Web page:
What Is Breast Cancer?

Having breast cancer means that some cells in your breast have changed and are growing out of control. Learning about the different types and stages of breast cancer can help you take an active role in your treatment.

Changes in your breast

Your entire body is made of living tissue. This tissue is made up of tiny cells. You can’t see these cells with the naked eye. Normal cells reproduce (divide) in a controlled way. They grow when your body needs them, and die when your body does not need them any longer. When you have cancer, some cells become abnormal. These cells may divide quickly, don’t die when they should, and spread into other parts of the body.

Cross section of breast.

Cross section of breast showing noninvasive breast cancer.

Normal breast tissue is made of healthy cells. They reproduce new cells that look and work the same.

Noninvasive breast cancer(carcinoma in situ) happens when cancer cells are only in the ducts.

Cross section of breast showing invasive breast cancer.

Outline of woman from head to mid-thigh.  Arrows show breast cancer spreading to multiple organs.

Invasive breast cancer happens when cancer cells move out of the ducts or lobules into the surrounding breast tissue.

Metastasis happens when cancer cells move into the lymph nodes or bloodstream and travel to another part of the body.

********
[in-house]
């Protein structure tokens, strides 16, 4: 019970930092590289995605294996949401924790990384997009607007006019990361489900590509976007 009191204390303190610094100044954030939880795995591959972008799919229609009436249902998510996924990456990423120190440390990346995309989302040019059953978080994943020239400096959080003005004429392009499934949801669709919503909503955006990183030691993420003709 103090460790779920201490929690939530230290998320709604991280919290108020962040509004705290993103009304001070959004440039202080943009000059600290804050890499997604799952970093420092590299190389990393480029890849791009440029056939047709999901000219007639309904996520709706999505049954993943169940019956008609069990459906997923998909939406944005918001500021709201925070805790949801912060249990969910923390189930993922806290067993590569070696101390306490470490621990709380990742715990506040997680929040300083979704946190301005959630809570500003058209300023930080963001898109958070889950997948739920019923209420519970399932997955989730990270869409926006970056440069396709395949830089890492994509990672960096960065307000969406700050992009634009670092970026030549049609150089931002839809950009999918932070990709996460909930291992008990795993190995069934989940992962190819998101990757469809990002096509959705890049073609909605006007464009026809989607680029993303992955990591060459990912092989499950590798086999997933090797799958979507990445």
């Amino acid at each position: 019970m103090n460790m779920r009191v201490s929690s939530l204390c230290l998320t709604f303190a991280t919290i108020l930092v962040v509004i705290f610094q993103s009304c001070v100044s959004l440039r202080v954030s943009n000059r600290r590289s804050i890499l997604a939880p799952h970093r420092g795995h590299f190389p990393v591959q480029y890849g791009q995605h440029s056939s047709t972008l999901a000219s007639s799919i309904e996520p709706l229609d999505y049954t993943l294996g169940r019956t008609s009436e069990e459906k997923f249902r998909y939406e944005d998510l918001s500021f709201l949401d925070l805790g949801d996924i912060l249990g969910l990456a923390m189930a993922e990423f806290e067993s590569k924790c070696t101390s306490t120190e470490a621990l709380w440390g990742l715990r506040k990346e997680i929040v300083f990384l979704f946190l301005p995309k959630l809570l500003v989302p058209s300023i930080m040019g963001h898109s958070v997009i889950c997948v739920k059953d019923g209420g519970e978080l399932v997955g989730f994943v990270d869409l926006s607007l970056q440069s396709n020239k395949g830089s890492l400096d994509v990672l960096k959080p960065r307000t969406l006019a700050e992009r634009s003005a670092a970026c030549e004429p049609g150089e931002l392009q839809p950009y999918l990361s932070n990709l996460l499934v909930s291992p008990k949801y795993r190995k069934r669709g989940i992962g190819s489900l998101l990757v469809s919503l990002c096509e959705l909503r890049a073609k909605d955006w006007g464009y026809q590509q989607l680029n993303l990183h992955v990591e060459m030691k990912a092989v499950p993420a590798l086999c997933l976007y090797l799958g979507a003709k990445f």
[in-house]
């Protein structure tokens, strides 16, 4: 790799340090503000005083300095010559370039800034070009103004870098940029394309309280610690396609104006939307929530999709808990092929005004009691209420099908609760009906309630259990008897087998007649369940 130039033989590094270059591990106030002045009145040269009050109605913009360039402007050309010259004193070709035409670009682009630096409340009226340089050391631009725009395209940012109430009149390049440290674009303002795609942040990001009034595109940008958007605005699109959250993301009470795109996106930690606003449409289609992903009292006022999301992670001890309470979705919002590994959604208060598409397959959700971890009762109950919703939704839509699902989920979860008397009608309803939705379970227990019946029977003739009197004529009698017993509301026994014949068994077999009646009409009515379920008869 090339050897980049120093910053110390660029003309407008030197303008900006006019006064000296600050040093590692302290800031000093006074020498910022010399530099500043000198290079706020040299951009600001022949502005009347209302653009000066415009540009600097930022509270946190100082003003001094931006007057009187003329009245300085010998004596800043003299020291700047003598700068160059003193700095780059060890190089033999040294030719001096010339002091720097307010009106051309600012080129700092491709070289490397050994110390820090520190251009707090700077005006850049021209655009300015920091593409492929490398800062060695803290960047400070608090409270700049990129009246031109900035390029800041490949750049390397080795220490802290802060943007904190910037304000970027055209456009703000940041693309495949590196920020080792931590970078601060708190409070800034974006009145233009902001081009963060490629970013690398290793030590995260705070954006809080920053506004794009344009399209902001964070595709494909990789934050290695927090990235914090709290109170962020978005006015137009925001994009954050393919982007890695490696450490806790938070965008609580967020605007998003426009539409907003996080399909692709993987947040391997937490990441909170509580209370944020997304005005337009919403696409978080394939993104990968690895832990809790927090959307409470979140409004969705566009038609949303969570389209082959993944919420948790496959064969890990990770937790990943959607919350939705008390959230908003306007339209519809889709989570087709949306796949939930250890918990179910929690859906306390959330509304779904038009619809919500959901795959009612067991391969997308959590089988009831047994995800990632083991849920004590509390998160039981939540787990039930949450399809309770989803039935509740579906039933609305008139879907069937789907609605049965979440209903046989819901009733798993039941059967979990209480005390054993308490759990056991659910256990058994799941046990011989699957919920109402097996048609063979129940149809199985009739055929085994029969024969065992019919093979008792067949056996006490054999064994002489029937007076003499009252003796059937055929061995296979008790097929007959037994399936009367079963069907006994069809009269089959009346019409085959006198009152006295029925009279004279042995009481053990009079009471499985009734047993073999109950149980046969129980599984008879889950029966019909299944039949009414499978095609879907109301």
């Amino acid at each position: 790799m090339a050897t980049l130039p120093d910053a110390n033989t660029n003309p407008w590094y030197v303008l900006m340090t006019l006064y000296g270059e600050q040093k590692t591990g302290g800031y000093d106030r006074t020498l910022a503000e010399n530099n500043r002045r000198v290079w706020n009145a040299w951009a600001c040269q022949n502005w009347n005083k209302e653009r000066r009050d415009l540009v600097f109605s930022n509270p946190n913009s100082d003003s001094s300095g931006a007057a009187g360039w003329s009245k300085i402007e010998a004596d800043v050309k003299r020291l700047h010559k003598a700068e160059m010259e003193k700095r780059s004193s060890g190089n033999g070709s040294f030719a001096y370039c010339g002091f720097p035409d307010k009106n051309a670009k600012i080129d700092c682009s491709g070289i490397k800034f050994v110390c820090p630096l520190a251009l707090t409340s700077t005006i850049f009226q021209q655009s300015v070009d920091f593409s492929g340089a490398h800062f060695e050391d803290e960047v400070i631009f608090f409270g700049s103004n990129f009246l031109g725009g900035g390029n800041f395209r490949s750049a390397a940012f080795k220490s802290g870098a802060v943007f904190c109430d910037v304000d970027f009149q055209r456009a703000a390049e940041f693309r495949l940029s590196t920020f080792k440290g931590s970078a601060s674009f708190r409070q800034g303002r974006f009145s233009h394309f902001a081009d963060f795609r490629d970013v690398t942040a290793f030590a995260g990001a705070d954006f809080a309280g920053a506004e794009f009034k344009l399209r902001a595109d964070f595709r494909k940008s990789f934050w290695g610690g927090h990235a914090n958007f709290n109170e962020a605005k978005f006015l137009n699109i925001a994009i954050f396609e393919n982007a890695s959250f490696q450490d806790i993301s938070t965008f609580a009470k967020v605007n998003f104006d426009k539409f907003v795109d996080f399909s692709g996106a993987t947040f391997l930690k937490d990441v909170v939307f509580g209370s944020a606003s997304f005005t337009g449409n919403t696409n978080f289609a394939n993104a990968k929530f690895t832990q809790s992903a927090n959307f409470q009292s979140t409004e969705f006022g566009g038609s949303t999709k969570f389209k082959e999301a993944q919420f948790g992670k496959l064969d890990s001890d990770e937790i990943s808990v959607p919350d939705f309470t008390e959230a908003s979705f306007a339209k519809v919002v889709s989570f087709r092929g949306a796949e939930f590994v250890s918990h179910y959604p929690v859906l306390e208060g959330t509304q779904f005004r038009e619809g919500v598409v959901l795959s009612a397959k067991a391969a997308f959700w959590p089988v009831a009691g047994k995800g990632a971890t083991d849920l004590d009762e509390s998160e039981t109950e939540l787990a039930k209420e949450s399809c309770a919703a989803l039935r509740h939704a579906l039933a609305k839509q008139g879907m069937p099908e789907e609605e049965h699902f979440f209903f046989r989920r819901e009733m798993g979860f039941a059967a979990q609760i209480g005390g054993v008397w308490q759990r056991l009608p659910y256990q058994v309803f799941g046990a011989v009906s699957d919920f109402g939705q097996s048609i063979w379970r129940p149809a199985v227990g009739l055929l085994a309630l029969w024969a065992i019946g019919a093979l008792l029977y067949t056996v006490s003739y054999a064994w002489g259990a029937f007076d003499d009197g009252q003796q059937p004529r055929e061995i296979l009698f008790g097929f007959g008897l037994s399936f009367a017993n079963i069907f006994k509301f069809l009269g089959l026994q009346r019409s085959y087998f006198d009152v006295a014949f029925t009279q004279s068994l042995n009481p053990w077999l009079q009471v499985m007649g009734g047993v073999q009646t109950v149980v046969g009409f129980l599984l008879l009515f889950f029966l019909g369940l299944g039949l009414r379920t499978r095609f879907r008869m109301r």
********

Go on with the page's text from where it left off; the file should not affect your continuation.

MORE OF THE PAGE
Stages of breast cancer

Several tests are used to measure the size of a tumor and learn how far it has spread. This is called staging. The stage of your cancer will help determine your treatment. Based on National Cancer Institute guidelines, the stages of breast cancer are:

  • Stage 0. The cancer is noninvasive. Cancer cells are found only in the ducts (ductal carcinoma in situ).

  • Stage I. The tumor is 2 cm (about 3/4 of an inch) or less in diameter. It has invaded the surrounding breast tissue, and tiny amounts of cancer cells may be found in the underarm lymph nodes.

  • Stage II. The tumor is larger than 2 cm and has not spread to lymph nodes, or the cancer is less than 5 cm across and has spread to the lymph nodes under the arm.

  • Stage III. The tumor is less than 5 cm (2 inches) across, and there’s a lot of cancer in your underarm lymph nodes, or it has spread to other lymph nodes. Or the tumor is larger than 5 cm and has spread to lymph nodes. Or the tumor is any size and has spread to the skin, chest wall, and maybe to nearby lymph nodes.

  • Stage IV. The tumor has spread beyond the breast to the bones, lungs, liver, brain, or lymph nodes far away from the breast.

Recurrent breast cancer. When the cancer returns after treatment.


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